“I didn’t leave home for 322 days — literally did not leave the house,” Winfrey said during an interview with The Los Angeles Times regarding the documentary. She was surprised by “how well I was able to adjust to the isolation and not being around other people.”

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The iconic television host has “been so careful with” her health that her “own friends make fun of” her.

“I remember one point [Gayle King, a close friend] said, ‘Don’t you just miss being around other people?’ I go, ‘Eh, not really,” Winfrey recalled. “I think it’s because every day, I was in an audience of 350 people twice a day [on “The Oprah Winfrey Show”], so I’ve had shaking hands and autographs and selfies, and lots of attention, and exposure to being around a lot of people.”

Isolating during the pandemic allowed Winfrey to “be with myself in a way that I haven’t been able to for years” without having to think about “what is the next thing to come.”

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“You can do that when you don’t have to worry about where your next pay cheque is coming from. I didn’t have to worry about, ‘Am I going to have rent? Am I going to be able to get food? Am I going to be able to keep the lights on and am I going to be able to take care of my children?'” she explained.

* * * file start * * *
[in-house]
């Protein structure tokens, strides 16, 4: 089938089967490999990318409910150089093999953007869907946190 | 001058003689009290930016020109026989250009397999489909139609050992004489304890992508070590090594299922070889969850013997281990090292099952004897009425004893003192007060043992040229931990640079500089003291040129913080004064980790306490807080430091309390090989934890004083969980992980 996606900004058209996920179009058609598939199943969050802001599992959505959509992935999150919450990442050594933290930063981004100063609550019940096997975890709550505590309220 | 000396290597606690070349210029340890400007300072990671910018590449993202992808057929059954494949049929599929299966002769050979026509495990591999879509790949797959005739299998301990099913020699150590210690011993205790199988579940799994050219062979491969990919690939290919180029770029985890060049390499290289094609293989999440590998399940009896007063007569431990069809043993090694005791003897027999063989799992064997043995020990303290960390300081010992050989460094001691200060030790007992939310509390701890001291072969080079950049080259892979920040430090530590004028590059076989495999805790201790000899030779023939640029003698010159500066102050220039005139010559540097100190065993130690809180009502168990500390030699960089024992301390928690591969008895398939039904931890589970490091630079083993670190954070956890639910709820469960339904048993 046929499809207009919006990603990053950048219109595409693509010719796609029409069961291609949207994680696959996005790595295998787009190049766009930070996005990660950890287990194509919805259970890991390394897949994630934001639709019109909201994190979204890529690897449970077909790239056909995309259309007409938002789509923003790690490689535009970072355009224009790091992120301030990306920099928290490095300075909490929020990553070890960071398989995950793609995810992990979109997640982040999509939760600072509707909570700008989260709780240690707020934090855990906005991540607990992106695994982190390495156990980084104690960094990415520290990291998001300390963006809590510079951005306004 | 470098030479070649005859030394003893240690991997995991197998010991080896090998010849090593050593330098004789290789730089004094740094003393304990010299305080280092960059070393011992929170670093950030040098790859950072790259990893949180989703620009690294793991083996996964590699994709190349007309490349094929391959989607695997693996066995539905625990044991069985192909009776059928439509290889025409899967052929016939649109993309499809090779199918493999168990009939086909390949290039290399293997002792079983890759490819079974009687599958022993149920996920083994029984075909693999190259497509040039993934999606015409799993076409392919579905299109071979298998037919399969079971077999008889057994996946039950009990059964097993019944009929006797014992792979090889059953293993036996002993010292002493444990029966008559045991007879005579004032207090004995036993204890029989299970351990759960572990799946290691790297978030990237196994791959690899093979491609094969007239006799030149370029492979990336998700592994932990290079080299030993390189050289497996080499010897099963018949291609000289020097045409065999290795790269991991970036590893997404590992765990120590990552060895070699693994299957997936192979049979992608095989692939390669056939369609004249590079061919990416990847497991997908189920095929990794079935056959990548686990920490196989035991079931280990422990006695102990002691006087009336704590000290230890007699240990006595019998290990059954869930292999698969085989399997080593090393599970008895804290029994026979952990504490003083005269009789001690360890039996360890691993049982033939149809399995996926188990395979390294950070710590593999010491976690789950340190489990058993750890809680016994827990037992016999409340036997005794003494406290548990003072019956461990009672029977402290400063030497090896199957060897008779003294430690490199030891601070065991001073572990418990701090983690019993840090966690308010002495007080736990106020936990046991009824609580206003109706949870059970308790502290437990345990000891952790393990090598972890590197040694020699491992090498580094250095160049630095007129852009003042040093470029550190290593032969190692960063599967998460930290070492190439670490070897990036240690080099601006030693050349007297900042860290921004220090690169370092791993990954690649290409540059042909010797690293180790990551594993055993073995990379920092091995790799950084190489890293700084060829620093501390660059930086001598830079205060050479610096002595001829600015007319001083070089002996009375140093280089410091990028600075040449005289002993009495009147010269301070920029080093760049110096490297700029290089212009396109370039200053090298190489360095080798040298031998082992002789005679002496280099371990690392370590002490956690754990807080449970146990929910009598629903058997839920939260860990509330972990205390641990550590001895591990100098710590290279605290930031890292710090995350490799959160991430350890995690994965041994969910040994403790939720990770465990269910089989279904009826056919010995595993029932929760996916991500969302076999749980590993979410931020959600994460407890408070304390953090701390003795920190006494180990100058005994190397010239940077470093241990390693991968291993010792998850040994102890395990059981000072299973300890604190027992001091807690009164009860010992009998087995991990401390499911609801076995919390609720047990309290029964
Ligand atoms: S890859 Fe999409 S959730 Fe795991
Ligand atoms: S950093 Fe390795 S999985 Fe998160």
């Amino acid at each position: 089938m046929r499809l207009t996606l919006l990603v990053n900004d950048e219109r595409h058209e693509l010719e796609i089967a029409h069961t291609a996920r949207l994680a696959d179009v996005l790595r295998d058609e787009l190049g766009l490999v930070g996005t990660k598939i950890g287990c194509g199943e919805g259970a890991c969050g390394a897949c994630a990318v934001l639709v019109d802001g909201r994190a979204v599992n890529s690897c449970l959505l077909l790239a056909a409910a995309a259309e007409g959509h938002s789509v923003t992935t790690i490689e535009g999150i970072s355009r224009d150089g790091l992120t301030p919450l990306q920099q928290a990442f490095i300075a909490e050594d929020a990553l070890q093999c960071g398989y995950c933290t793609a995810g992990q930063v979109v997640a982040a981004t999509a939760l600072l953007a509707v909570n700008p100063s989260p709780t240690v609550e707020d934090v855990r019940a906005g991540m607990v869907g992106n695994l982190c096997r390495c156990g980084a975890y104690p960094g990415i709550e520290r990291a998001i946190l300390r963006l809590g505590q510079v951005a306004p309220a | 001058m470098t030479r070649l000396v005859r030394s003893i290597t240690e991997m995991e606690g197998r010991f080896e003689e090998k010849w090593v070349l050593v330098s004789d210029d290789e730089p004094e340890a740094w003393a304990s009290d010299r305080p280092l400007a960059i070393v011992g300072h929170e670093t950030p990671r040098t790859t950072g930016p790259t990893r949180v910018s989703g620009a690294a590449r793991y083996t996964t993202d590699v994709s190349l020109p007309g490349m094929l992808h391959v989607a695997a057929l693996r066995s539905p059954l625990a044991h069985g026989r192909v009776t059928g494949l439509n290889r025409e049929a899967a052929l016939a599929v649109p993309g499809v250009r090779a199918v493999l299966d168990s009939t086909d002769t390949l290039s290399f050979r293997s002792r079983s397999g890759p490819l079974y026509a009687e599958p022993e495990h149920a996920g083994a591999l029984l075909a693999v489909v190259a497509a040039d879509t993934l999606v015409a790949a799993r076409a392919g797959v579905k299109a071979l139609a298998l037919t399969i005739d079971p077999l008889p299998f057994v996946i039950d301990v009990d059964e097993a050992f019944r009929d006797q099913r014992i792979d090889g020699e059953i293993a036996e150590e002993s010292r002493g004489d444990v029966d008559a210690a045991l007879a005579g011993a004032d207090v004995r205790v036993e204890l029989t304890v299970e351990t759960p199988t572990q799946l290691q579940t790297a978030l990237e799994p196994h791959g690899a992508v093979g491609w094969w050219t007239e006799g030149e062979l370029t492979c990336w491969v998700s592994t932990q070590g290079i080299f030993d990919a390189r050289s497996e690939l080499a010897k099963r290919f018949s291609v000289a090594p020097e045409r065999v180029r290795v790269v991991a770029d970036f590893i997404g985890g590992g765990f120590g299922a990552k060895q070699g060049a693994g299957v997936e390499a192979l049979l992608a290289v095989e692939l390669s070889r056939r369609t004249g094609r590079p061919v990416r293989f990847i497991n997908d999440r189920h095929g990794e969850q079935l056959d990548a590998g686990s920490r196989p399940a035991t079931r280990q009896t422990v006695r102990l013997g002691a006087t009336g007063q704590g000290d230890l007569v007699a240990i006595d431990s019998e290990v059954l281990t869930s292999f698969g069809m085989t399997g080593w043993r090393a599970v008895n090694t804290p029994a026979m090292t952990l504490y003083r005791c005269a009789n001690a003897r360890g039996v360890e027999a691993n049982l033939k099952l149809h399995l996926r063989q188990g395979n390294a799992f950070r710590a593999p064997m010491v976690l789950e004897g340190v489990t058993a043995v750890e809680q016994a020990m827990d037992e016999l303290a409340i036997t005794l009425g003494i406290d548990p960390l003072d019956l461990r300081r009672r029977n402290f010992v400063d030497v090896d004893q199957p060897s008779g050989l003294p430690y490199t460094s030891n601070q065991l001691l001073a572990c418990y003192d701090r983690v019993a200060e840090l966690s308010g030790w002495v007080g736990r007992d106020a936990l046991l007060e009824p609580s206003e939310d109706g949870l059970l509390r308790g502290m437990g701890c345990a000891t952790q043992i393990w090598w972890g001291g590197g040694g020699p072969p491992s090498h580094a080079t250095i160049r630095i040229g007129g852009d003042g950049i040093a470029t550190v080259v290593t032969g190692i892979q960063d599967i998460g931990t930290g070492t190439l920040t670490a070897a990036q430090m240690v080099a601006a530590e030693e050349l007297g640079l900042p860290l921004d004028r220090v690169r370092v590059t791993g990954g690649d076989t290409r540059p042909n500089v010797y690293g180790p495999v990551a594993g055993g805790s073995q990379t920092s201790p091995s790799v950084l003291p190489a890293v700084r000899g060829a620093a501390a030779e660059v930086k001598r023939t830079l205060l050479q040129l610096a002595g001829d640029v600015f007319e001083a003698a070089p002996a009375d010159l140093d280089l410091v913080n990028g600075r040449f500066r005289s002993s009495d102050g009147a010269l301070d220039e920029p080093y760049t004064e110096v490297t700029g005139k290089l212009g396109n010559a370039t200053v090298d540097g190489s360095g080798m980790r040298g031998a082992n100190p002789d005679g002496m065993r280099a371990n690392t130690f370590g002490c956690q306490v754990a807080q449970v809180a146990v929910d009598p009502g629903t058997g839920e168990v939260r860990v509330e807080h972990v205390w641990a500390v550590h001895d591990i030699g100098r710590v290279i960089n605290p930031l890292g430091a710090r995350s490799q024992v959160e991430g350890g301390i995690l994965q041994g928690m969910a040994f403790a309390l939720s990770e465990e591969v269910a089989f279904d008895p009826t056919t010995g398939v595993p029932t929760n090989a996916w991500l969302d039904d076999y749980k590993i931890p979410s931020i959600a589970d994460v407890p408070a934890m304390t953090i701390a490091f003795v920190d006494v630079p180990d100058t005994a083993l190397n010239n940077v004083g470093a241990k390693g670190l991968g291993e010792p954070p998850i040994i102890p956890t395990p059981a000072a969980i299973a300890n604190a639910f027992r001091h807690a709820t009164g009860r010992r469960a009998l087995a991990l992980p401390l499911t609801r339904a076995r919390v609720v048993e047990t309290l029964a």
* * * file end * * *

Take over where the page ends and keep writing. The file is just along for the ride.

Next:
Winfrey’s thoughts and her takeaway from an article she read about COVID-19 victim Gary Fowler, encouraged her to produce “The Color of Care” which elucidates how the pandemic shed light on healthcare inequality, specifically in regards to where patients’ live and their racial profile.

“I don’t recognize a country where you’ve lost nearly a million people and there hasn’t been some form of remembering that is significant,” Winfrey said of being “appalled” and “stunned” by stories about people of colour who’ve died while facing obstacles to try and receive care for COVID-19.

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“There hasn’t been a communal gathering where there is acknowledgment that this has happened to us. Who are we that there is no acknowledgment, profoundly, in our society that we have lost our loved ones?” she continued.

“I think my biggest misconception [prior to the film] was that it was about health insurance, that it was about having access financially,” Winfrey told the publication. “What COVID laid bare is that inequities in so many other areas of your life also contribute to the major disparity when it comes to healthcare.”

“The Color of Care” premieres Sunday, May 1 on Smithsonian Channel. It can also be streamed for free on Smithsonian Channel’s Facebook and YouTube until May 31.